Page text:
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The humble baker: taking pride of place in Main Street, doling out daily bread to the masses. Keeping the lunch crowds fed with pies, cakes, rolls and the good old vanilla slice. Bakeries have long been a part of the weekly grocery shopping routine, and hold a fond place in the memories of many an iced bun fan. Already battling with supermarket giants to maintain their footprint in the high streets of this world, bakers have been working on slimmer margins than ever in recent decades. Now, a new opportunity in robotics looms. But is it a recipe for success or a threat to survival?

Bakeries already struggling

There are certain essential products whose demand only increases as our population rises and more mouths need to be fed: Carbohydrates is one of these. The baking industry is Australia’s second largest employer in the processed foods sector, and yet employment growth has been stagnant in recent years. According to a National Baking Industry Association inquiry conducted in 2011, baked goods have seen positive growth for several years (at least up until the report was published). It is clear, however, that small businesses are struggling to cope with downward pricing pressure from the major supermarkets, with their in-house bakeries becoming increasingly popular for shoppers. Furthermore, bakeries face skills shortages, as there are fewer trained and qualified bakers entering the workforce. As the niche artisan bakery movement gains ground in response to the supermarket bread battle, staffing becomes a real issue. In fact, bakers are listed on the national skills shortage list, and have been for years.

Robotics in Australian industry

Robotics, like computers were doing two decades ago, are beginning to appear in every industry, and in places we’d never imagined. Computers are so ubiquitous now, that we barely think twice about their presence. Robots are beating the same path, and are beginning their advance upon the human workforce from behind the scenes. Warehouses manned by driverless forklifts, routers run by CNC machines, car parts being assembled by robotic arms—the robotic labour force is slowly making menial labour redundant. Of course, the proponents of robotic technology will tell us that robots in unskilled positions free up the human talent to work in more dynamic, complex roles, and that robots make the workplace safer.

Its seems as though robotic technology is not confined to the ‘hard yakka’ of tedious and unskilled roles, however, as attendees to the ABB ‘Switch to Robots’ seminar in the U.K found last month. ABB, an industrial automation technology developer held the event in Milton Keynes on April 26th, with a focus on bakeries, to give industry players and insight into recent innovations for their businesses. According to the ABB event registration page:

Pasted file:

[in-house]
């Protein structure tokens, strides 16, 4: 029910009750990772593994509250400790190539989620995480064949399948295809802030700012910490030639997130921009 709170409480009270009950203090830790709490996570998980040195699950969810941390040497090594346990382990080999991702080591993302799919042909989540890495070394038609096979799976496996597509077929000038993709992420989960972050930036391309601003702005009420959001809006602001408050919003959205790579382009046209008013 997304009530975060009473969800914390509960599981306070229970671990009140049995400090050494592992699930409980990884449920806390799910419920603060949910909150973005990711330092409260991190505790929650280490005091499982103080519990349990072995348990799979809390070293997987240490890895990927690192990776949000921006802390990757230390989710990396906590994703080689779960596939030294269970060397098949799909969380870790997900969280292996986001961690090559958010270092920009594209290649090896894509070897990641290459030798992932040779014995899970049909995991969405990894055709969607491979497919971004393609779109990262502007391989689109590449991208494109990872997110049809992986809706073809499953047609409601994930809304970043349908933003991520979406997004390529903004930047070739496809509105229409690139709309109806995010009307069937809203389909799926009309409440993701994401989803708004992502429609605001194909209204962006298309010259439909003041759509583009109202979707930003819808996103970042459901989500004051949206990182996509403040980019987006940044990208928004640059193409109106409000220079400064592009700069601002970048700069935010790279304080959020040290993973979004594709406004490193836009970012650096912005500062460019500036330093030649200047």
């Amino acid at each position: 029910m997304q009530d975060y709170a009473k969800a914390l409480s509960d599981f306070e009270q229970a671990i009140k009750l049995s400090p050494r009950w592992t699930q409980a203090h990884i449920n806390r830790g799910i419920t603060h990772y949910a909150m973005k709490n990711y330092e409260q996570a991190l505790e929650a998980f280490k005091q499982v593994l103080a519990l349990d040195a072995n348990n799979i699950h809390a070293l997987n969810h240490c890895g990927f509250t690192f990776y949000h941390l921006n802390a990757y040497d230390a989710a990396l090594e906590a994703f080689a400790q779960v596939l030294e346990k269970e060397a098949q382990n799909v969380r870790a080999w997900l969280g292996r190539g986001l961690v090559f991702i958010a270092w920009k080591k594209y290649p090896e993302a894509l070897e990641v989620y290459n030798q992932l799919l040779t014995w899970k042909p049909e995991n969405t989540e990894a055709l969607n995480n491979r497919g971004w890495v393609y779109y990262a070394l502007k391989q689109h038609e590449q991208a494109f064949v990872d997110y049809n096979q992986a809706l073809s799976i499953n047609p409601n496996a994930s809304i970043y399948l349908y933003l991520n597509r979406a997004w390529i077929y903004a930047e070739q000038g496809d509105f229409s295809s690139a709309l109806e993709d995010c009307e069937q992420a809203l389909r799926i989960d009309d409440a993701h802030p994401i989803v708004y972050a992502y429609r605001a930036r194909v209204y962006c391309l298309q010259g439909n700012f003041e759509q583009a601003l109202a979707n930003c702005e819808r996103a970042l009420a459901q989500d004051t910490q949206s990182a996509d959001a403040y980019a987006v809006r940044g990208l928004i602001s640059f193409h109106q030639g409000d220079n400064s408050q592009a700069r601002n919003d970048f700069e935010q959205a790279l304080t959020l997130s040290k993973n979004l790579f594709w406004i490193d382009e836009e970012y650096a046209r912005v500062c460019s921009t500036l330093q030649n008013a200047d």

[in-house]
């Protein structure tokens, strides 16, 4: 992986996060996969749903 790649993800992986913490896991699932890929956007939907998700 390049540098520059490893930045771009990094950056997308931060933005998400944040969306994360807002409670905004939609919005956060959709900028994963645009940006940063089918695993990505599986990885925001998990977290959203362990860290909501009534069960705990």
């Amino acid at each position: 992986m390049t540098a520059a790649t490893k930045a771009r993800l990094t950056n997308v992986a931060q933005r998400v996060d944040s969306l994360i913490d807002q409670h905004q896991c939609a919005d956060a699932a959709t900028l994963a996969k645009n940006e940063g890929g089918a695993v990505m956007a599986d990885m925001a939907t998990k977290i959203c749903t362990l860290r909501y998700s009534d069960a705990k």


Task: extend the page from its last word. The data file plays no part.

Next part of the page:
“Multiple benefits such as improved productivity, increased competitiveness and enhanced flexibility can be gained from a switch to robots. A recent study indicated that matching the automation levels of the most automated countries could boost UK productivity by up to 22%.”

Robotics in bakeries

Apparently, what is holding many bakeries back from investing in these new automated technologies is a fear around cost of implementation, as well as return on investment. There is no doubt that robotic technology is expensive, and well beyond the means of many small, family-run bakeries. Operating on already slim margins, investing in large machinery is simply not a reality for many of these businesses.

ABB and other technology specialists claim robots built specifically for the baking industry bring with them a number of irrefutable benefits. These include decreased wastage, faster turnaround of product, enhanced ability to cater to emerging market trends, round-the-clock production and enhanced efficiency in general. These kinds of claims are hard to resist, and may certainly appeal to the larger players in the market, whose capacity to invest is greater. There is no doubt, however, that robotic bakers are signalling a decline in the human component of the equation and their adoption will result in job losses and even further reduction in the skilled bakery workforce.

The question remains

Are bakers soon to be resigned to the glue factory, much the way that switchboard operators and typists have been? Perhaps, like bank tellers and factory workers, a certain human constituency will still be required, yet will decrease substantially.  Many large bakeries such as InterBanket are making good use of the technology to increase the capacity of their operations. This kind of solution, for bakeries such as these undoubtedly increases efficiency and helps to grow their business. On the other hand, smaller bakeries may soon be heading towards redundancy, as the war for productivity wages on and margins continue to shrink. It seems inevitable, in today’s Tomorrow Land of technology, that this advance of robotics will continue to negate the need for a human workforce, while some parties benefit from increased production volumes. The executive level positions seem safe for now, however robots are moving in on more of the actual production roles. The question is: what do we do with the bakers of the world, when they’re no longer baking bread?

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Is this the Beginning of the end for Bakers?
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Is this the Beginning of the end for Bakers?
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Bakers have been working on slimmer margins than ever. Now, a new opportunity in robotics looms. But is it a recipe for success or a threat to survival?
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Machines4u
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